is certainly possible that the truth is much larger and complex than these
individual accounts of farmers. Establishing correlations, much less causation,
in agriculture is a daunting task. Individual accounts of farmers in these two
villages need to be seen against the larger social reality.
years after its arrival, Bt cotton varieties occupy 92 per cent of the total
cotton area in Maharashtra. Shouldn't the choices of millions of farmers speak
far more loudly about their own self-interest than the interviews with select
growers? And, as almost all the cotton area in Maharashtra is rain-fed, this
fact should also give pause to those who believe that Bt cotton varieties can
never work in dry land agriculture.
It is little surprise; therefore, that academic research has largely confirmed
substantial yield and income gains from Bt cotton varieties. The recent issue
of Nature, a prestigious international weekly journal on science, has reported
significant benefits of Bt cotton to Indian farmers. Citing a study in the
Proceedings of the National Academy of Sciences, it says that data collected
from 533 farm households during 2002-08 shows that Bt cotton raised the yield
by 24 per cent. This translated to a 50 per cent increase in profits, and
during 2006-08, families that adopted Bt cotton spent 18 per cent more money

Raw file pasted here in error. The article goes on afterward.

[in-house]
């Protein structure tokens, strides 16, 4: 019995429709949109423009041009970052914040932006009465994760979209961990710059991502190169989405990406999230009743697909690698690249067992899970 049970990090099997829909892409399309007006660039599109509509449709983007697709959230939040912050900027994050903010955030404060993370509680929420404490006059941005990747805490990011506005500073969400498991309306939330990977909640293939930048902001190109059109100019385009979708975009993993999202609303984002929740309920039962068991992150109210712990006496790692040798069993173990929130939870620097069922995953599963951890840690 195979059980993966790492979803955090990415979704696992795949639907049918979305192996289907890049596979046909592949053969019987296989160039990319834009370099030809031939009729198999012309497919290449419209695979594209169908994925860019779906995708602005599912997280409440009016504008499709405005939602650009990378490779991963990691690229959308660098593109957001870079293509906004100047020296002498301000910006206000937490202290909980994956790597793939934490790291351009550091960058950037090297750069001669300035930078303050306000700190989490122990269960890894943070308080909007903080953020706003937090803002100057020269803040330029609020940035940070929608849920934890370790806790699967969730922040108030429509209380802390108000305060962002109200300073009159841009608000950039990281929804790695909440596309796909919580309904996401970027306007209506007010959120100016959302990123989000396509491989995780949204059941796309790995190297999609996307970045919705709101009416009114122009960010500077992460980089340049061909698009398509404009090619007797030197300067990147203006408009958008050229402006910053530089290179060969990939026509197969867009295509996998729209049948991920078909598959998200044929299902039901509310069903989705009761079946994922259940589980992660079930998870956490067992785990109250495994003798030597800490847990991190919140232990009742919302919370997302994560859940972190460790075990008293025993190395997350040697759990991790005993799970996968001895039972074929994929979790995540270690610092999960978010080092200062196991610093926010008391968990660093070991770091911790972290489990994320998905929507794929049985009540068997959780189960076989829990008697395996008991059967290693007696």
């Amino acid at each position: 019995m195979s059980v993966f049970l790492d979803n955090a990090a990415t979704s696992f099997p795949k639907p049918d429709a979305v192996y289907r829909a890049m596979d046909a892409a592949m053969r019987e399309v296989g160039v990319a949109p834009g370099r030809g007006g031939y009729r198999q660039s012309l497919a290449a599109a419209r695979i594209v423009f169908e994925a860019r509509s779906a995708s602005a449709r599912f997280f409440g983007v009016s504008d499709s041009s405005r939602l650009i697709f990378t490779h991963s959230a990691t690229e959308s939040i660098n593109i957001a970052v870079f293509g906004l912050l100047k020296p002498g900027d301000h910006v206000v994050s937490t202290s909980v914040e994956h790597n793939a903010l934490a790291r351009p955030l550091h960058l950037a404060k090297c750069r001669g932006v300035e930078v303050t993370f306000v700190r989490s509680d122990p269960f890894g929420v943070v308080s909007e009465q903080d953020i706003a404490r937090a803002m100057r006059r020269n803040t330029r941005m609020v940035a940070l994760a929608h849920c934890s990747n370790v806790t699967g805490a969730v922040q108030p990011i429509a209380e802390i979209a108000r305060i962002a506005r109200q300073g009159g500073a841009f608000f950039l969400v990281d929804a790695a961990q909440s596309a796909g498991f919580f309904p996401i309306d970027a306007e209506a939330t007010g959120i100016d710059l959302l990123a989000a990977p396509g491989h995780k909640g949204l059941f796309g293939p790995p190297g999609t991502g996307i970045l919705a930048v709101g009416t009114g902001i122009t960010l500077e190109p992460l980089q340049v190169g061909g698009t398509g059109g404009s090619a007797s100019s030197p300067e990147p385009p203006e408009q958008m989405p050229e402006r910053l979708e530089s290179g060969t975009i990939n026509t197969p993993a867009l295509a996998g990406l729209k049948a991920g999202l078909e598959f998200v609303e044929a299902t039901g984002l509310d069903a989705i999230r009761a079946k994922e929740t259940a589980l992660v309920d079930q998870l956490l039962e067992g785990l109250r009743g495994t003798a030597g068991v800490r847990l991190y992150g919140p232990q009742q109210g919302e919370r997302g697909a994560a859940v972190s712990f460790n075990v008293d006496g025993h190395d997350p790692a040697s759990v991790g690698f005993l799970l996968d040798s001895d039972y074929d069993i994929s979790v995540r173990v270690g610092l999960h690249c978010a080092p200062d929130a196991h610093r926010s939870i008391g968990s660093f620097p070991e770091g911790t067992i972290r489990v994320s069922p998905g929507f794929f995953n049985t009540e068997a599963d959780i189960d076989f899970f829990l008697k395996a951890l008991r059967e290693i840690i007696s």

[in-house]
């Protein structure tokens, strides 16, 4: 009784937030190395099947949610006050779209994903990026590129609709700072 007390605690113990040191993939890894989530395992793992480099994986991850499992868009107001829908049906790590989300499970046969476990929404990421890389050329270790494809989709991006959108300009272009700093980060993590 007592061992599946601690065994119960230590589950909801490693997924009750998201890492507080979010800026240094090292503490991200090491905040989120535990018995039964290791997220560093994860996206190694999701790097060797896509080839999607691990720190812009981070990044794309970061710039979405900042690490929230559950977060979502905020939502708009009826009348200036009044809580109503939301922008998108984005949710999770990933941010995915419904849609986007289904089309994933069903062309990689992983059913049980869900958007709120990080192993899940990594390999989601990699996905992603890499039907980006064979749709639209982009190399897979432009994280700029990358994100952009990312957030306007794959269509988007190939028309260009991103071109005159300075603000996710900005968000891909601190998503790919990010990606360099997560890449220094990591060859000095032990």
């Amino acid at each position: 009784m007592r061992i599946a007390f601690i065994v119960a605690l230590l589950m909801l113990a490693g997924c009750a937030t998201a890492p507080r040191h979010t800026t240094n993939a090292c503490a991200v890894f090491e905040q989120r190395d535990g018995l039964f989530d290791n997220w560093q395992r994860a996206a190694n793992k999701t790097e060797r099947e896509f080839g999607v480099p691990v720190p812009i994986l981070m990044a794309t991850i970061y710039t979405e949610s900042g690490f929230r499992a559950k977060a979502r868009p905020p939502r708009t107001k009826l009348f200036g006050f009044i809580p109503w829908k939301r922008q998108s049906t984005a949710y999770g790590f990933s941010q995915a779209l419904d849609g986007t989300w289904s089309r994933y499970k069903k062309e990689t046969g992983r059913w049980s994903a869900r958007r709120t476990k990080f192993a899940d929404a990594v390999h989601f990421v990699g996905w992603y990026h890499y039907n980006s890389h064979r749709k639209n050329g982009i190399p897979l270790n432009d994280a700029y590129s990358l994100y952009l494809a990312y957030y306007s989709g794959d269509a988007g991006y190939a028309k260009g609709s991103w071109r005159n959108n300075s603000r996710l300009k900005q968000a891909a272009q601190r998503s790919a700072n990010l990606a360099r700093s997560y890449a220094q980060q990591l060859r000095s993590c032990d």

than conventional farming households, suggesting an increase in living
Although articles critical of Bt cotton can be read as indictments of big
business and big media, what they do is offer a fable of their own, couched of
course, in the voices of farmers. In this narrative, farmers are always victims
of senseless technologies pushed on to them by greedy corporations. This is
sought to be obscured from public record by a campaign of ceaseless propaganda
that includes big media houses as willing participants.
Critics' concern about private monopolies and planted media coverage is
understandable. However, this should not prevent recognition of the popularity
of Bt cotton varieties. None of this is to say that there are no problems with
the technology. However, denying farmers the capacity to make a reasoned choice
demeans them and is a poor foundation for policy prescription. Banning cotton
exports has demonstrably hurt millions of farmers. Yet, while the supposed
adverse impact of Bt cotton finds repeated mention in urban discourse, stopping
farmers from accessing markets and getting higher prices is par for the course
and hardly attracts comment.
This article was
originally published in the Economic Times dated 27th September,
2012, written by Milind Murugkar.